• In Riverside, California, residents can drop off their old computers — so called “e-waste” — to a center where disadvantaged youth are taught how to refurbish computers and all low-income residents can receive a refurbished computer with software, a modem and eight hours of instruction.

Most of us have given up on expecting innovation from federal governments. Even bold plans for renewable energy or efficient healthcare usually fall far short of their potential. But cities are asserting themselves as “the nation’s drivers of policy innovation.”

Above are just five of the forty innovations described in the Innovation and the City reports by the Center for an Urban Future. Many of the innovations seem so obvious in retrospect that it’s difficult to understand why they haven’t already spread to every city in the world.

To address the lack of replication across cities, Benjamin Barber has proposed the creation of a World Parliament of Mayors to “give city leaders more opportunity for international collaboration and a stronger presence on the world stage.” Indeed, mayors around the world are beginning to demand greater autonomy from their federal governments. At a recent event on cities in Brazil, the mayors of Rio de Janeiro, São Paulo and Recife all demanded greater autonomy from the Brazilian federal government. São Paulo’s mayor, Fernando Haddad, made similar comments at this year’s New Cities Summit. The Mexico City Legislative Assembly has launched the Wiki-Constitution platform in order to build support for a constitutional reform that would grant one of the world’s largest cities more autonomy.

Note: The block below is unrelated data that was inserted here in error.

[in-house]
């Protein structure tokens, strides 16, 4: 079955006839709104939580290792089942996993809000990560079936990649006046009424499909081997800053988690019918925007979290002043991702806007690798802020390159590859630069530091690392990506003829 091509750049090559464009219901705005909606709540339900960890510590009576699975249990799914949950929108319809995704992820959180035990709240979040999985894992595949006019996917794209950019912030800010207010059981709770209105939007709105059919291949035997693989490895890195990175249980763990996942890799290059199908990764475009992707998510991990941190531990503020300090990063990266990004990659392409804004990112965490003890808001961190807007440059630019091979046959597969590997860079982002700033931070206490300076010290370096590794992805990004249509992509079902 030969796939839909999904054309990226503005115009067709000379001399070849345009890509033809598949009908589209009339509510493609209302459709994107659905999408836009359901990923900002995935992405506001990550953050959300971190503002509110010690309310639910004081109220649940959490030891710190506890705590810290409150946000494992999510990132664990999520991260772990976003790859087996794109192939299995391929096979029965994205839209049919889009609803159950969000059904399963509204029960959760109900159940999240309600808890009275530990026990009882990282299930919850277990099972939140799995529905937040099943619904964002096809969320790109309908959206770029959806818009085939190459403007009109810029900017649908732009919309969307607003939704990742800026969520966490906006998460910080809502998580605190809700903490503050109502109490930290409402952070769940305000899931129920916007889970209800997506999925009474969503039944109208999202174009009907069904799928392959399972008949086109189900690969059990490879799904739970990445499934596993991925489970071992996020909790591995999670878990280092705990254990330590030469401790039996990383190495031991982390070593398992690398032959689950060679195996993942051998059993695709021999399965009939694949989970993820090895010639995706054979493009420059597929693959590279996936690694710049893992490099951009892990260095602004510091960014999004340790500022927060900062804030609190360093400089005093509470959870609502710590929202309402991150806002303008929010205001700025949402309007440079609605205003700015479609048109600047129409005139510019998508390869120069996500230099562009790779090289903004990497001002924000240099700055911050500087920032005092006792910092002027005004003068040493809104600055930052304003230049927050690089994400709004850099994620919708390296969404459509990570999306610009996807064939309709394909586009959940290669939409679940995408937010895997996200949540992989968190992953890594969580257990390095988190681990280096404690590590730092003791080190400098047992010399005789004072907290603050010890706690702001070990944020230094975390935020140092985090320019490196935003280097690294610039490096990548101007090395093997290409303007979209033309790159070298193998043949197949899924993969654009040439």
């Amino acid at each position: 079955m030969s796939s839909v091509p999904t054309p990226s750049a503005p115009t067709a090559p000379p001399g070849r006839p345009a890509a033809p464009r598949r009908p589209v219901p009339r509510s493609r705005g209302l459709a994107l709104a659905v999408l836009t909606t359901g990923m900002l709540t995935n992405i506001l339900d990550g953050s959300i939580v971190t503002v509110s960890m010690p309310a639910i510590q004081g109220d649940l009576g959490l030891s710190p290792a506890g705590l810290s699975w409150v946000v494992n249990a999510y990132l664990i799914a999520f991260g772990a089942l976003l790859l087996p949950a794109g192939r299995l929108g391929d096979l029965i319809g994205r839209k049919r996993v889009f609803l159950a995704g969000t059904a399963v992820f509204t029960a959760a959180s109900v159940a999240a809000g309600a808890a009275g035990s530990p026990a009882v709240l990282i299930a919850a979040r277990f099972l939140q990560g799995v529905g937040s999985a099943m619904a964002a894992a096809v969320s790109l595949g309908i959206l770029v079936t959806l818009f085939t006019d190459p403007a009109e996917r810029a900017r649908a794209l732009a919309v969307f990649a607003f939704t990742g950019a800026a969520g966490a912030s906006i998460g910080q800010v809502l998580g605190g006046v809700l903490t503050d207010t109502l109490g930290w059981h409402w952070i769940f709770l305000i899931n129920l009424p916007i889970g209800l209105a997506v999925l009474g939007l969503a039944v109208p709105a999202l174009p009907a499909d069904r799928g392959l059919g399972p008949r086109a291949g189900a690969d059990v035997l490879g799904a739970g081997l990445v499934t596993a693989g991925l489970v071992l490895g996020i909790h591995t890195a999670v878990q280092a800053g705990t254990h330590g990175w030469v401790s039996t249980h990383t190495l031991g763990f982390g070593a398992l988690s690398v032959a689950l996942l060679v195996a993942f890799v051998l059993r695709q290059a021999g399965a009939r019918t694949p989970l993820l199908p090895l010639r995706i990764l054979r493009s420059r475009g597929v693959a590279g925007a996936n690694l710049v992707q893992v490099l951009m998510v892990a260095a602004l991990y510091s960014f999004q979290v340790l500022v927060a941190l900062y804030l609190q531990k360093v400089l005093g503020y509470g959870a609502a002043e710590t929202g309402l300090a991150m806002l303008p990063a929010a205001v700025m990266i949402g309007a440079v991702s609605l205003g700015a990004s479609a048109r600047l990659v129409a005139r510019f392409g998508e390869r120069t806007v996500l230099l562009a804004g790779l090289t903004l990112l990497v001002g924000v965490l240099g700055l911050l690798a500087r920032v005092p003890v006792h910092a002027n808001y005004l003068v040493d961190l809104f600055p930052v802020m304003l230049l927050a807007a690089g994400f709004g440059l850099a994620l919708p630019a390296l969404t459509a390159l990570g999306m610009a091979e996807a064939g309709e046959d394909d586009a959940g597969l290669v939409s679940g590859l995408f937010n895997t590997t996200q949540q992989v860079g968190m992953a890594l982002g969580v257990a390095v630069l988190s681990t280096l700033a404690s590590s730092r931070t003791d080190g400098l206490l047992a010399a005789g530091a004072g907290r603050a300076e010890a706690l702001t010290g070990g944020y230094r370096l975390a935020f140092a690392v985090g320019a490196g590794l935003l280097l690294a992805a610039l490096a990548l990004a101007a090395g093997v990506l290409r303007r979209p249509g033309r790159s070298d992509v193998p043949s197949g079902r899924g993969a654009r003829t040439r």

It is difficult to envision the ideal political relationship between cities and nations for the 21st century. As Emma Green writes in The Atlantic:

Glocalism attempts a complicated dance, trying to tie policy to what happens in neighborhoods across the world but stopping short of cries to dissolve the United Nations. It’s still slightly unclear what lies between bike-shares and global revolution, but the theory is appealing, especially for Americans frustrated by Congressional gridlock. A subtle shift toward city-level leadership seems to be underway, and this may only be the beginning.

Whether Barber’s World Parliament of Mayors ultimately takes off, there are increasing opportunities for innovation to spread across cities including the World Conference of Mayors, the C40 Cities Group, Code for America, City Protocol, City SDK and last week’s CityLab, a networking event organized by Bloomberg Philanthropies, the Aspen Institute, and Atlantic Cities.

The list of challenges facing cities in the 21st century — from rising rents to rising seas to rising inequality — is daunting. However, in our era of political cynicism, there was a refreshing can-do attitude that cities are up to the task. I came away convinced that, if democracy is going to be redefined in the 21st century, it’s going to happen first within cities.